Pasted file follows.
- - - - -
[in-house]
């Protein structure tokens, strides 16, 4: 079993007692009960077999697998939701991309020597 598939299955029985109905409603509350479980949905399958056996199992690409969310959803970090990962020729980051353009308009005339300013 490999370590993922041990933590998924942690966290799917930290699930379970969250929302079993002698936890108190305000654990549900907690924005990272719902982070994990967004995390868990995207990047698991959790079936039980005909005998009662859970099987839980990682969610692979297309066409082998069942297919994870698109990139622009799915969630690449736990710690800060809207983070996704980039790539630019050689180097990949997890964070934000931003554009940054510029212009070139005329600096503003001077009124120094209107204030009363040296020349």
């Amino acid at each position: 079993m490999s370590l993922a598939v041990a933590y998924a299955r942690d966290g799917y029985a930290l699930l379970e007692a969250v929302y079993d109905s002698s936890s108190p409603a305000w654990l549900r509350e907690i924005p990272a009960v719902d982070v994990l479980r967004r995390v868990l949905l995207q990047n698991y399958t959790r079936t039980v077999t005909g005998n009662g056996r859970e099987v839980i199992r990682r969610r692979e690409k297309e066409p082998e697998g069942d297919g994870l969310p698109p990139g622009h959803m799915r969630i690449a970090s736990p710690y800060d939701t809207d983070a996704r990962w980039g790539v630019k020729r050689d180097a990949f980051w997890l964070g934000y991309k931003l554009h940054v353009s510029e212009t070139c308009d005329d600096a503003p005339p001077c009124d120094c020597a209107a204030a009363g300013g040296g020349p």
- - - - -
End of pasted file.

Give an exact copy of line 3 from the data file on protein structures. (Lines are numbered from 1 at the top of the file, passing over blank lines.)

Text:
């Amino acid at each position: 079993m490999s370590l993922a598939v041990a933590y998924a299955r942690d966290g799917y029985a930290l699930l379970e007692a969250v929302y079993d109905s002698s936890s108190p409603a305000w654990l549900r509350e907690i924005p990272a009960v719902d982070v994990l479980r967004r995390v868990l949905l995207q990047n698991y399958t959790r079936t039980v077999t005909g005998n009662g056996r859970e099987v839980i199992r990682r969610r692979e690409k297309e066409p082998e697998g069942d297919g994870l969310p698109p990139g622009h959803m799915r969630i690449a970090s736990p710690y800060d939701t809207d983070a996704r990962w980039g790539v630019k020729r050689d180097a990949f980051w997890l964070g934000y991309k931003l554009h940054v353009s510029e212009t070139c308009d005329d600096a503003p005339p001077c009124d120094c020597a209107a204030a009363g300013g040296g020349p």